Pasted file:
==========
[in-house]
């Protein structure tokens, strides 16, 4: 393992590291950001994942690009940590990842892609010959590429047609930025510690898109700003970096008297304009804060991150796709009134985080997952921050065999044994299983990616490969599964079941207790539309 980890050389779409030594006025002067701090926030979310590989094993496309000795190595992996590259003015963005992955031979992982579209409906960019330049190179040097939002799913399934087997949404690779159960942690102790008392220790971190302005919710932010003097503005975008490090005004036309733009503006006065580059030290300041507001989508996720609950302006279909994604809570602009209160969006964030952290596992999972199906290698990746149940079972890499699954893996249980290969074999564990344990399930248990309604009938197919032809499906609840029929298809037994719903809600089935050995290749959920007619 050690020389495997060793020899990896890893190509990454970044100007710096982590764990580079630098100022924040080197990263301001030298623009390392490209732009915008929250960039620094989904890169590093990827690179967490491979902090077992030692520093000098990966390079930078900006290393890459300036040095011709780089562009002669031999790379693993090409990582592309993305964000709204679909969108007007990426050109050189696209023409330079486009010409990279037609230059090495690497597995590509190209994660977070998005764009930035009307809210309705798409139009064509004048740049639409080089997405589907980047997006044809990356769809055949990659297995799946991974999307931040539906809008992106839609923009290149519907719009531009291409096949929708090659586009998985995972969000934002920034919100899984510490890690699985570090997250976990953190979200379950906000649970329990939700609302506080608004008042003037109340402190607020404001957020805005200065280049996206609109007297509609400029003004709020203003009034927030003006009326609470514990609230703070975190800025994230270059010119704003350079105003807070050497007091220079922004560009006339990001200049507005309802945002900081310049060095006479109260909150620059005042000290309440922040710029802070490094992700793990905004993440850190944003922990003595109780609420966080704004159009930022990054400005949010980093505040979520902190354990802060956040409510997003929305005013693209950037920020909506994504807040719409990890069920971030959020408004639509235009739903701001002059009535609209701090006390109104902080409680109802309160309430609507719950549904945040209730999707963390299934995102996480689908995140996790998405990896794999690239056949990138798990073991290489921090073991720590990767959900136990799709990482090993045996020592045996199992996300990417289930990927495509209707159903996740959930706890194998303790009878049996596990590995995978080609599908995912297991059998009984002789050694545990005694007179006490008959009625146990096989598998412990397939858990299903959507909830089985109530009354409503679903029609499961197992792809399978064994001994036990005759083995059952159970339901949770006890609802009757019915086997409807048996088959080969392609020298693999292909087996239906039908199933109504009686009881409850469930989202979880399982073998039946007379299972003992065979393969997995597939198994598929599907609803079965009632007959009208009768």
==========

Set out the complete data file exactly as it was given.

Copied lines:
[in-house]
């Protein structure tokens, strides 16, 4: 393992590291950001994942690009940590990842892609010959590429047609930025510690898109700003970096008297304009804060991150796709009134985080997952921050065999044994299983990616490969599964079941207790539309 980890050389779409030594006025002067701090926030979310590989094993496309000795190595992996590259003015963005992955031979992982579209409906960019330049190179040097939002799913399934087997949404690779159960942690102790008392220790971190302005919710932010003097503005975008490090005004036309733009503006006065580059030290300041507001989508996720609950302006279909994604809570602009209160969006964030952290596992999972199906290698990746149940079972890499699954893996249980290969074999564990344990399930248990309604009938197919032809499906609840029929298809037994719903809600089935050995290749959920007619 050690020389495997060793020899990896890893190509990454970044100007710096982590764990580079630098100022924040080197990263301001030298623009390392490209732009915008929250960039620094989904890169590093990827690179967490491979902090077992030692520093000098990966390079930078900006290393890459300036040095011709780089562009002669031999790379693993090409990582592309993305964000709204679909969108007007990426050109050189696209023409330079486009010409990279037609230059090495690497597995590509190209994660977070998005764009930035009307809210309705798409139009064509004048740049639409080089997405589907980047997006044809990356769809055949990659297995799946991974999307931040539906809008992106839609923009290149519907719009531009291409096949929708090659586009998985995972969000934002920034919100899984510490890690699985570090997250976990953190979200379950906000649970329990939700609302506080608004008042003037109340402190607020404001957020805005200065280049996206609109007297509609400029003004709020203003009034927030003006009326609470514990609230703070975190800025994230270059010119704003350079105003807070050497007091220079922004560009006339990001200049507005309802945002900081310049060095006479109260909150620059005042000290309440922040710029802070490094992700793990905004993440850190944003922990003595109780609420966080704004159009930022990054400005949010980093505040979520902190354990802060956040409510997003929305005013693209950037920020909506994504807040719409990890069920971030959020408004639509235009739903701001002059009535609209701090006390109104902080409680109802309160309430609507719950549904945040209730999707963390299934995102996480689908995140996790998405990896794999690239056949990138798990073991290489921090073991720590990767959900136990799709990482090993045996020592045996199992996300990417289930990927495509209707159903996740959930706890194998303790009878049996596990590995995978080609599908995912297991059998009984002789050694545990005694007179006490008959009625146990096989598998412990397939858990299903959507909830089985109530009354409503679903029609499961197992792809399978064994001994036990005759083995059952159970339901949770006890609802009757019915086997409807048996088959080969392609020298693999292909087996239906039908199933109504009686009881409850469930989202979880399982073998039946007379299972003992065979393969997995597939198994598929599907609803079965009632007959009208009768």